Michtav Shlomo: Hilchot Geirim Hamevuar

Or Etzion, 2015
Since the establishment of the State of Israel, there has been a steady influx of Jews from the four corners of the globe that have chosen to make Israel their home. While the great majority of these immigrants have been halakhically Jewish (ie. born of a Jewish mother or previously converted in accordance with Jewish law), a considerable number have not. In particular, the 1990’s was a turning point in Israel when it absorbed 979,000 immigrants from the Former Soviet Union, of which approximately 300,000 were not halakhically Jewish. Though David Ben Gurion wrote in 1958 that ‘there is no need here to fear the assimilation of Jews among non-Jews,’ this large quantity of non-halakhically Jewish citizens of Israel has been a game changer for Israeli society, and it is in response to this shift that a number of leading rabbis have sought ways for these individuals to convert to Judaism.
While there are Dayanim who believe that the giur (conversion) process in Israel should be identical with the approach of other Battei Din (Jewish courts) in the diaspora, others argue that the choice of these individuals to live in Israel, serve in her army, and broadly live in accordance with a Jewish lifestyle itself speaks volumes about their positive attitude towards Judaism. Consequently, we encounter two schools of thought regarding conversion in Israel: those who consider the choice to live in Israel as a factor in the conversion process, and those who do not. At the same time, those authorities who have adopted a more lenient approach to conversion in Israel, such as Rabbi Ben-Zion Uziel, Rabbi Isser Unterman, Rabbi Shlomo Goren and others have often been criticized by those who have adopted a strict approach with the claim that their leniencies go beyond the boundaries of accepted halakha, and in response to this, many of these scholars have sought to show how an unduly strict approach to conversion  is, in fact, a recent phenomenon and that it is they who are following normative halakha.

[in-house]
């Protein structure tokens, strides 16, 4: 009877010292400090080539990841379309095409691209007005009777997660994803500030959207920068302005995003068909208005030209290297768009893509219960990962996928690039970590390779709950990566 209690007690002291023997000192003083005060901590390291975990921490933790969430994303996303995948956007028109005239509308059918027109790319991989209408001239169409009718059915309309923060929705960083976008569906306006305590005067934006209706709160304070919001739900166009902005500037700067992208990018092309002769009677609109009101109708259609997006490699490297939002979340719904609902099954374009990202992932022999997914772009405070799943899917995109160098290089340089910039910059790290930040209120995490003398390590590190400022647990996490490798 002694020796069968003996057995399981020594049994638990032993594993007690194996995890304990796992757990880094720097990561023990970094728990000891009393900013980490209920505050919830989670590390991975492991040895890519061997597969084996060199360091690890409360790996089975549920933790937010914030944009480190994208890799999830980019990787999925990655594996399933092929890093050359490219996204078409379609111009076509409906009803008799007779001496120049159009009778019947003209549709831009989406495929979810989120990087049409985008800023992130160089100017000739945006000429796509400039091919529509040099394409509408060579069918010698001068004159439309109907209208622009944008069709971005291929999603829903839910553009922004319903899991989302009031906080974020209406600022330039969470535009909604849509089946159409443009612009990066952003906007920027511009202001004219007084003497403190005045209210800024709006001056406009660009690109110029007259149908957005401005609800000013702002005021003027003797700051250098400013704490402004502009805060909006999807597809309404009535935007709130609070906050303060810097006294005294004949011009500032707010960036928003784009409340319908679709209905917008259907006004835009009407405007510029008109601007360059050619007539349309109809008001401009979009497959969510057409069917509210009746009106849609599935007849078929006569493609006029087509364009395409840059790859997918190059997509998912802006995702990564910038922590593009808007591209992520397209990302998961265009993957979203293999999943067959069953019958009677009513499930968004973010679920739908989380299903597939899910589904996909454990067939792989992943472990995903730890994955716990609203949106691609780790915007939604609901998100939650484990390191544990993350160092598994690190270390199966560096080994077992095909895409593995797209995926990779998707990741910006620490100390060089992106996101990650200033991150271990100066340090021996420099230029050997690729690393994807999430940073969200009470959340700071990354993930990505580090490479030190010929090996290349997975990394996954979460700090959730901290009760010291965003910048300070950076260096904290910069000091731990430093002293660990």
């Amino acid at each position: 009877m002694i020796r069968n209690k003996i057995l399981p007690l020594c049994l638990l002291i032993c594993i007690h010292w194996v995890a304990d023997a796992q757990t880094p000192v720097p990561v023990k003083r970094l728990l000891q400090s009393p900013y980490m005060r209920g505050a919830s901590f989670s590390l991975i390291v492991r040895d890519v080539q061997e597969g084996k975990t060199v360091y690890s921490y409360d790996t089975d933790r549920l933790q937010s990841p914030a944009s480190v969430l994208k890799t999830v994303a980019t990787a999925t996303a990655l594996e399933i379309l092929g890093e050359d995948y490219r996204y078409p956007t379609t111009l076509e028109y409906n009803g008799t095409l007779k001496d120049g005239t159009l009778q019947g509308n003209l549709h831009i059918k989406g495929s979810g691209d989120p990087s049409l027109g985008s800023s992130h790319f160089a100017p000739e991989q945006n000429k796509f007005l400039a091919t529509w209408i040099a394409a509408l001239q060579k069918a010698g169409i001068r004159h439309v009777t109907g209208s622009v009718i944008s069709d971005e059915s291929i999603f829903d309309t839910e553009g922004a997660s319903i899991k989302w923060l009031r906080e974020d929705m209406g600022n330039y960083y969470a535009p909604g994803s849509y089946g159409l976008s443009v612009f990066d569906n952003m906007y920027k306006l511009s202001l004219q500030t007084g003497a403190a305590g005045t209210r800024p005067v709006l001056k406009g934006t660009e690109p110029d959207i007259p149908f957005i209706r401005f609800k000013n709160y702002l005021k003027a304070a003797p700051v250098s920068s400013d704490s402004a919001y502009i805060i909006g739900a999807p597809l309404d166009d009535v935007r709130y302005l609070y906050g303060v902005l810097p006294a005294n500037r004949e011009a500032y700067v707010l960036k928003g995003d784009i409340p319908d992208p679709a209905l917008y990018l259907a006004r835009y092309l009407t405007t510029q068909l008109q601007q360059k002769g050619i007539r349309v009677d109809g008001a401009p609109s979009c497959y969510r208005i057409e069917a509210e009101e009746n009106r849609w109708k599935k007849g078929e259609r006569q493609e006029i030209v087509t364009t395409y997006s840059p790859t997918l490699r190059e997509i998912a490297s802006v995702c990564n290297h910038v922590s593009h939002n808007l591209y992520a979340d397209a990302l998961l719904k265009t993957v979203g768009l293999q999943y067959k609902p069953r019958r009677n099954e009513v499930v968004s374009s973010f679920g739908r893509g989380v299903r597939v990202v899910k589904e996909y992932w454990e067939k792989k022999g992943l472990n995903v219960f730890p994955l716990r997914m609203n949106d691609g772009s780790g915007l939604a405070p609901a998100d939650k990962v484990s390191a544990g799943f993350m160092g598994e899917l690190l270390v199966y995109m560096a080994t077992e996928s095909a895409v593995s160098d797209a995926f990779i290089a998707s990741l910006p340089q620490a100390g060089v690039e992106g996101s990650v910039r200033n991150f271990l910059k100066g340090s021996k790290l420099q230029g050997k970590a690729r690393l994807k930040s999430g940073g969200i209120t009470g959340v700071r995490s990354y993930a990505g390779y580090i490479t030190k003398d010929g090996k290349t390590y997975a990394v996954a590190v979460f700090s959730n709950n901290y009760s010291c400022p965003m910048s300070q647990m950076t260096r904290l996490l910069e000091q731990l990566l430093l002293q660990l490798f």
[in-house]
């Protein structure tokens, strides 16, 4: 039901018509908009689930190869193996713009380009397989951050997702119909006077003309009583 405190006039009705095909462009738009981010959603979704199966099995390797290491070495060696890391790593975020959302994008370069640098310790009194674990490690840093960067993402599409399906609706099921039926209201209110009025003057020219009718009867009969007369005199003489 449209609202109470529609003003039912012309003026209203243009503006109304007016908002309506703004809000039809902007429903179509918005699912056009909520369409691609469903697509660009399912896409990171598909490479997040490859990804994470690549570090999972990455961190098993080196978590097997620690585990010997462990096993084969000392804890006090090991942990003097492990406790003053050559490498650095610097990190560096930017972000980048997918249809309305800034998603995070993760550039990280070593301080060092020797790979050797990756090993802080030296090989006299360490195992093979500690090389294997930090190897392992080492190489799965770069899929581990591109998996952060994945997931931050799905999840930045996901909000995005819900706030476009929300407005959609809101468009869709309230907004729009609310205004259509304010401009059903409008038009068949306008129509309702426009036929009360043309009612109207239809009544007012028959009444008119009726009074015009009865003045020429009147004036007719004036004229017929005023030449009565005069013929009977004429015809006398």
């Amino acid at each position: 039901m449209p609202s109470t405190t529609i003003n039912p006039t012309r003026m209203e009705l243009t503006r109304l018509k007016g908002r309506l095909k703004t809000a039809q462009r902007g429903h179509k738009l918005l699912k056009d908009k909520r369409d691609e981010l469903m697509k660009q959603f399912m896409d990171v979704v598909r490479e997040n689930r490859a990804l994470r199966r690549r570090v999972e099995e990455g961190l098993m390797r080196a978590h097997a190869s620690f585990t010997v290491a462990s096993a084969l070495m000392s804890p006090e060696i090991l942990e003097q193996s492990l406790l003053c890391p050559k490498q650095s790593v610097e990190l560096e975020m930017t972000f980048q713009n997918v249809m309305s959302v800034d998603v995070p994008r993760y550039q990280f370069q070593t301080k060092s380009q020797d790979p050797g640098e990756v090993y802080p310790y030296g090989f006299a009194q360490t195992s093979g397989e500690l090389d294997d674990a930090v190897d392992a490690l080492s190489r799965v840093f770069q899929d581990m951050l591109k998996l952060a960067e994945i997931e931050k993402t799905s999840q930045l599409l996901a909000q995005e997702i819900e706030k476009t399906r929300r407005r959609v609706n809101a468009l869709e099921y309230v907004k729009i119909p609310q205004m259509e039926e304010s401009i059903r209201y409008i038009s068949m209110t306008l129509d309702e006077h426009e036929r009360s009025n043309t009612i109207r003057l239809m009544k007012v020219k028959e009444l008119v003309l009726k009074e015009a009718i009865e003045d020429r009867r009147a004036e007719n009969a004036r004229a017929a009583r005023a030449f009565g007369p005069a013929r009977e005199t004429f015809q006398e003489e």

While many articles and books have been written on this hot topic, many of these have only focussed on specific facets of this question (eg. Kabbalat Ol Mitzvot), and where they have been technically comprehensive, they have rarely been written by Dayanim ‘in the field’ who are acquainted with the practical issues that arise during this process.
Given this, I was particularly interested to learn through Michtav Shlomo which is a comprehensive work (spanning 607 pages!) written by Rabbi Shlomo Krispin who is the Rabbi of the Or Yesharim community in Pardes Chana, Av Beit Din of the conversion court in Haifa and also Av Beit Din of the conversion court for soldiers in the IDF. Though primarily focussing on halakhic issues, Rabbi Krispin begins the work with a fascinating introduction that discusses the philosophical and mystical aspects of conversion, after which he proceeds to analyse all aspects of conversion such as the need to love the convert, the responsibilities of a conversion court, the process of accepting converts and laws relating to the circumcision and immersion of a convert.
Precisely because Michtav Shlomo is written from a practical perspective, Rabbi Krispin does not shy away from discussing some of the awkward practical questions which are rarely addressed in print. For example, he makes it clear that any soldier in the IDF who have begun – but not completed – the conversion process and who is killed in battle may be buried in the Jewish cemetery for fallen soldiers. He discusses the ways in which a Beit Din can approve a candidate for conversion who suffers from selective mutism (and therefore cannot communicate to the Dayanim), and he also expresses his frustration concerning the recent phenomenon of the invalidation of conversions by some Battei Din.
Michtav Shlomo is an important book from an expert with significant practical and a deep understanding of the challenges being faced by Israel as a society, and by Dayanim who are trying to respond to those challenges.